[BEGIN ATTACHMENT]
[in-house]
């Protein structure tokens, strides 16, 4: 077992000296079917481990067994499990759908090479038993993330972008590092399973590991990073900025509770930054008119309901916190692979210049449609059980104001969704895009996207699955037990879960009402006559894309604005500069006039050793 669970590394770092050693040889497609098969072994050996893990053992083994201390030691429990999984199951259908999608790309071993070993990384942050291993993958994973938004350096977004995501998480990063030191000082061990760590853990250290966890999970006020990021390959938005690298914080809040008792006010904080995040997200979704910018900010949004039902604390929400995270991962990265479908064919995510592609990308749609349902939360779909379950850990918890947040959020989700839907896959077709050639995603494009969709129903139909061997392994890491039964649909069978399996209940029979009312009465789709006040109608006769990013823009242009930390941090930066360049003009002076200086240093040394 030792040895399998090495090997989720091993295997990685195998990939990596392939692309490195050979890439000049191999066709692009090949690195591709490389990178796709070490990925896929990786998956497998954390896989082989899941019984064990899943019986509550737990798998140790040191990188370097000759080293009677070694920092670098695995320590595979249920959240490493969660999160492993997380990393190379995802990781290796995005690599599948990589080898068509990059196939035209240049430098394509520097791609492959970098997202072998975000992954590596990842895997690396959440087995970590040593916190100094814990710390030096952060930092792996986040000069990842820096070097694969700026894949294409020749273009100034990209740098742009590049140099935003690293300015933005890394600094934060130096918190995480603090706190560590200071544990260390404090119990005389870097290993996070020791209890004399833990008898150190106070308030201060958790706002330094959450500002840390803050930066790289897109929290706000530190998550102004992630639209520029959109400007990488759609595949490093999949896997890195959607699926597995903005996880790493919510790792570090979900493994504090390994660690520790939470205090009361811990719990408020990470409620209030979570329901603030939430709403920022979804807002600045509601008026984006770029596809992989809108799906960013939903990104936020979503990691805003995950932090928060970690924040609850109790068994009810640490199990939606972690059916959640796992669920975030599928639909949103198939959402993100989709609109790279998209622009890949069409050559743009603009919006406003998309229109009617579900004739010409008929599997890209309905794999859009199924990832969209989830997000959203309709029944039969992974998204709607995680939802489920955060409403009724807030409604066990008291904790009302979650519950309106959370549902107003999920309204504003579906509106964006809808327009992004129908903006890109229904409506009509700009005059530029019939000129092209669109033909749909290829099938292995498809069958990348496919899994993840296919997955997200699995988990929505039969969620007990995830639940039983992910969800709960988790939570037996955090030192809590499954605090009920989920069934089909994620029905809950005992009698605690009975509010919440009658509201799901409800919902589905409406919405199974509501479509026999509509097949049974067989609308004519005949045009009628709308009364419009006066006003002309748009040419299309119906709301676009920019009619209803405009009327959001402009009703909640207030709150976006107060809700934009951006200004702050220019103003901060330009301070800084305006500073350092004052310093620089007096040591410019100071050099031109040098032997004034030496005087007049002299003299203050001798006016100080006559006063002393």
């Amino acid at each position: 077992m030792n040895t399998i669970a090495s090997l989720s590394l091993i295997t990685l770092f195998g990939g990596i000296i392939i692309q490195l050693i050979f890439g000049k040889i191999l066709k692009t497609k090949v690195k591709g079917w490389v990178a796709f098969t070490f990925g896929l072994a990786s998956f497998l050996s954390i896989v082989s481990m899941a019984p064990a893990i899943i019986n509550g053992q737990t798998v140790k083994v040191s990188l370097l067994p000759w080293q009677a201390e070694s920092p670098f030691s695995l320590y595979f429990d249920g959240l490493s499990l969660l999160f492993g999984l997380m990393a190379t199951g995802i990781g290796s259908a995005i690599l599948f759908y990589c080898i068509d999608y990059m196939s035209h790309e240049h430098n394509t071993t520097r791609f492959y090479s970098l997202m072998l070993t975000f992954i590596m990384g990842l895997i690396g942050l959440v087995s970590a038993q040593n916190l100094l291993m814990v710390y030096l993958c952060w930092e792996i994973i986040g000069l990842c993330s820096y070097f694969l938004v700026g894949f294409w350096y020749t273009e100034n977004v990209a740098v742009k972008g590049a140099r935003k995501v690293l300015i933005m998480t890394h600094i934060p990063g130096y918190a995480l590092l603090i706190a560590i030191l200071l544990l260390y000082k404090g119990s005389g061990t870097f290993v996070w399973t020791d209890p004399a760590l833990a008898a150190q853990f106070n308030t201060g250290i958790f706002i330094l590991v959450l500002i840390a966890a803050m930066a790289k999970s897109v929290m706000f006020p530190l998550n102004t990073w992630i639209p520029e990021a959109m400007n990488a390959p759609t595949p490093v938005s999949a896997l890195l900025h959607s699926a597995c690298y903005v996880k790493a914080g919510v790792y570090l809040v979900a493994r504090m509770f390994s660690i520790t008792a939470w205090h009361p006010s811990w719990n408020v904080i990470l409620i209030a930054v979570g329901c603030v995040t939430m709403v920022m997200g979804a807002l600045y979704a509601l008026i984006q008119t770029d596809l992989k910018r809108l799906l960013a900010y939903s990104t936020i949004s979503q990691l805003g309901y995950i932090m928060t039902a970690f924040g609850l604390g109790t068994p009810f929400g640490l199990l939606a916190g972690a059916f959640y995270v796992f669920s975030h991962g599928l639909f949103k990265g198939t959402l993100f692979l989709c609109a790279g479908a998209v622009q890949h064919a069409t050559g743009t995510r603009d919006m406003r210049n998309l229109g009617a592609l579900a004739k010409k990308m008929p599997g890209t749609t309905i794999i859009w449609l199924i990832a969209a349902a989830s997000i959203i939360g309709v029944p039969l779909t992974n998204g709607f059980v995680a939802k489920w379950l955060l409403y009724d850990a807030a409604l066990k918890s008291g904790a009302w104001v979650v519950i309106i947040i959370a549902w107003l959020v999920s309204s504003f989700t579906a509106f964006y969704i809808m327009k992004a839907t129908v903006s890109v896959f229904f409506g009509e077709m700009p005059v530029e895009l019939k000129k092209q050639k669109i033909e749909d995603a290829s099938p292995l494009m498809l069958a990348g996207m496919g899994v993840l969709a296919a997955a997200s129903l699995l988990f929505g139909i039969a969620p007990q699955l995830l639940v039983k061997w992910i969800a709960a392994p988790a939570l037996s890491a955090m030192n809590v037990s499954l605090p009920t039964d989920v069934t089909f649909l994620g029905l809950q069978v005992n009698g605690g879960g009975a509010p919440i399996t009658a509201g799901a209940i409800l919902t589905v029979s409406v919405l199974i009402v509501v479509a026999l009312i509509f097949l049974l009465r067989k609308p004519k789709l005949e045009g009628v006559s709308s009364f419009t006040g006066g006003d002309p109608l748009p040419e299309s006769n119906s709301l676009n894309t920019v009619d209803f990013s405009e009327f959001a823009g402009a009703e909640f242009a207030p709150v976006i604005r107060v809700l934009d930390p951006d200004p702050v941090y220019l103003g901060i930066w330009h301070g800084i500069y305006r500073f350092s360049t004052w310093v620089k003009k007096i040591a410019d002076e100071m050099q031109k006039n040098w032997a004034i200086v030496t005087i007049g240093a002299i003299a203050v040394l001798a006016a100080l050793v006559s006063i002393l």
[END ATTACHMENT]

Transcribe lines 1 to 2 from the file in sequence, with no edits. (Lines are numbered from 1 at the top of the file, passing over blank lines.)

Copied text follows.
[in-house]
């Protein structure tokens, strides 16, 4: 077992000296079917481990067994499990759908090479038993993330972008590092399973590991990073900025509770930054008119309901916190692979210049449609059980104001969704895009996207699955037990879960009402006559894309604005500069006039050793 669970590394770092050693040889497609098969072994050996893990053992083994201390030691429990999984199951259908999608790309071993070993990384942050291993993958994973938004350096977004995501998480990063030191000082061990760590853990250290966890999970006020990021390959938005690298914080809040008792006010904080995040997200979704910018900010949004039902604390929400995270991962990265479908064919995510592609990308749609349902939360779909379950850990918890947040959020989700839907896959077709050639995603494009969709129903139909061997392994890491039964649909069978399996209940029979009312009465789709006040109608006769990013823009242009930390941090930066360049003009002076200086240093040394 030792040895399998090495090997989720091993295997990685195998990939990596392939692309490195050979890439000049191999066709692009090949690195591709490389990178796709070490990925896929990786998956497998954390896989082989899941019984064990899943019986509550737990798998140790040191990188370097000759080293009677070694920092670098695995320590595979249920959240490493969660999160492993997380990393190379995802990781290796995005690599599948990589080898068509990059196939035209240049430098394509520097791609492959970098997202072998975000992954590596990842895997690396959440087995970590040593916190100094814990710390030096952060930092792996986040000069990842820096070097694969700026894949294409020749273009100034990209740098742009590049140099935003690293300015933005890394600094934060130096918190995480603090706190560590200071544990260390404090119990005389870097290993996070020791209890004399833990008898150190106070308030201060958790706002330094959450500002840390803050930066790289897109929290706000530190998550102004992630639209520029959109400007990488759609595949490093999949896997890195959607699926597995903005996880790493919510790792570090979900493994504090390994660690520790939470205090009361811990719990408020990470409620209030979570329901603030939430709403920022979804807002600045509601008026984006770029596809992989809108799906960013939903990104936020979503990691805003995950932090928060970690924040609850109790068994009810640490199990939606972690059916959640796992669920975030599928639909949103198939959402993100989709609109790279998209622009890949069409050559743009603009919006406003998309229109009617579900004739010409008929599997890209309905794999859009199924990832969209989830997000959203309709029944039969992974998204709607995680939802489920955060409403009724807030409604066990008291904790009302979650519950309106959370549902107003999920309204504003579906509106964006809808327009992004129908903006890109229904409506009509700009005059530029019939000129092209669109033909749909290829099938292995498809069958990348496919899994993840296919997955997200699995988990929505039969969620007990995830639940039983992910969800709960988790939570037996955090030192809590499954605090009920989920069934089909994620029905809950005992009698605690009975509010919440009658509201799901409800919902589905409406919405199974509501479509026999509509097949049974067989609308004519005949045009009628709308009364419009006066006003002309748009040419299309119906709301676009920019009619209803405009009327959001402009009703909640207030709150976006107060809700934009951006200004702050220019103003901060330009301070800084305006500073350092004052310093620089007096040591410019100071050099031109040098032997004034030496005087007049002299003299203050001798006016100080006559006063002393």